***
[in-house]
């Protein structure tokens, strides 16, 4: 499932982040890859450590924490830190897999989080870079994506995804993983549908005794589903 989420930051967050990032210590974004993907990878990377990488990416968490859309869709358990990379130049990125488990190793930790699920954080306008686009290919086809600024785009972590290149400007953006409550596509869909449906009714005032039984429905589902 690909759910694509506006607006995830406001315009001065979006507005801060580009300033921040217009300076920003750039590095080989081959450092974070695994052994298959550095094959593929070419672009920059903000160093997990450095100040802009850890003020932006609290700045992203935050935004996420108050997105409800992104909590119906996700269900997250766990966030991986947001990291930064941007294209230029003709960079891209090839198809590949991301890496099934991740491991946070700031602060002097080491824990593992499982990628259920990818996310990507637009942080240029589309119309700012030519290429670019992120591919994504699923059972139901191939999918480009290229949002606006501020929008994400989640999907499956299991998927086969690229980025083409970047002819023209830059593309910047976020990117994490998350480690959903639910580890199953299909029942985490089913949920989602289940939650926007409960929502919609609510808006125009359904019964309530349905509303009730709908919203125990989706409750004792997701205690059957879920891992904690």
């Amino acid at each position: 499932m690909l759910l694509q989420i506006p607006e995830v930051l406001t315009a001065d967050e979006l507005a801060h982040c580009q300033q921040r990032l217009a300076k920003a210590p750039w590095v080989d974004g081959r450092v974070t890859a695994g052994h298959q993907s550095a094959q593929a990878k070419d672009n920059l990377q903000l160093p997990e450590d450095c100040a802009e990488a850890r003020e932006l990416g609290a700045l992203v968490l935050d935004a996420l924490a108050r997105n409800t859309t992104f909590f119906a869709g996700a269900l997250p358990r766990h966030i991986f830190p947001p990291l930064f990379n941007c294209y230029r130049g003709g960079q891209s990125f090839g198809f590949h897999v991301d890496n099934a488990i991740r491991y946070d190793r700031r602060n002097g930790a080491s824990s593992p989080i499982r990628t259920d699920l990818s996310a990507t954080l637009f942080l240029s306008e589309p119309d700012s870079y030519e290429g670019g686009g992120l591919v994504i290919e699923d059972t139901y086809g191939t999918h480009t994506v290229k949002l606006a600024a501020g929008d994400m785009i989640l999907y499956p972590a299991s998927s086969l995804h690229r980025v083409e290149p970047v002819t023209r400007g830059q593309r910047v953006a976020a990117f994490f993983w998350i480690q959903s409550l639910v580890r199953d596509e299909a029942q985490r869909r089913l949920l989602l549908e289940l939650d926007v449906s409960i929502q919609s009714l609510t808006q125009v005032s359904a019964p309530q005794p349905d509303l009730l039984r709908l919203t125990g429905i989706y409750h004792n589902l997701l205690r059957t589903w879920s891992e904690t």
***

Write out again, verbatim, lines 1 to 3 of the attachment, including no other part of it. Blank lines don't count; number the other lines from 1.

[in-house]
């Protein structure tokens, strides 16, 4: 499932982040890859450590924490830190897999989080870079994506995804993983549908005794589903 989420930051967050990032210590974004993907990878990377990488990416968490859309869709358990990379130049990125488990190793930790699920954080306008686009290919086809600024785009972590290149400007953006409550596509869909449906009714005032039984429905589902 690909759910694509506006607006995830406001315009001065979006507005801060580009300033921040217009300076920003750039590095080989081959450092974070695994052994298959550095094959593929070419672009920059903000160093997990450095100040802009850890003020932006609290700045992203935050935004996420108050997105409800992104909590119906996700269900997250766990966030991986947001990291930064941007294209230029003709960079891209090839198809590949991301890496099934991740491991946070700031602060002097080491824990593992499982990628259920990818996310990507637009942080240029589309119309700012030519290429670019992120591919994504699923059972139901191939999918480009290229949002606006501020929008994400989640999907499956299991998927086969690229980025083409970047002819023209830059593309910047976020990117994490998350480690959903639910580890199953299909029942985490089913949920989602289940939650926007409960929502919609609510808006125009359904019964309530349905509303009730709908919203125990989706409750004792997701205690059957879920891992904690």
């Amino acid at each position: 499932m690909l759910l694509q989420i506006p607006e995830v930051l406001t315009a001065d967050e979006l507005a801060h982040c580009q300033q921040r990032l217009a300076k920003a210590p750039w590095v080989d974004g081959r450092v974070t890859a695994g052994h298959q993907s550095a094959q593929a990878k070419d672009n920059l990377q903000l160093p997990e450590d450095c100040a802009e990488a850890r003020e932006l990416g609290a700045l992203v968490l935050d935004a996420l924490a108050r997105n409800t859309t992104f909590f119906a869709g996700a269900l997250p358990r766990h966030i991986f830190p947001p990291l930064f990379n941007c294209y230029r130049g003709g960079q891209s990125f090839g198809f590949h897999v991301d890496n099934a488990i991740r491991y946070d190793r700031r602060n002097g930790a080491s824990s593992p989080i499982r990628t259920d699920l990818s996310a990507t954080l637009f942080l240029s306008e589309p119309d700012s870079y030519e290429g670019g686009g992120l591919v994504i290919e699923d059972t139901y086809g191939t999918h480009t994506v290229k949002l606006a600024a501020g929008d994400m785009i989640l999907y499956p972590a299991s998927s086969l995804h690229r980025v083409e290149p970047v002819t023209r400007g830059q593309r910047v953006a976020a990117f994490f993983w998350i480690q959903s409550l639910v580890r199953d596509e299909a029942q985490r869909r089913l949920l989602l549908e289940l939650d926007v449906s409960i929502q919609s009714l609510t808006q125009v005032s359904a019964p309530q005794p349905d509303l009730l039984r709908l919203t125990g429905i989706y409750h004792n589902l997701l205690r059957t589903w879920s891992e904690t």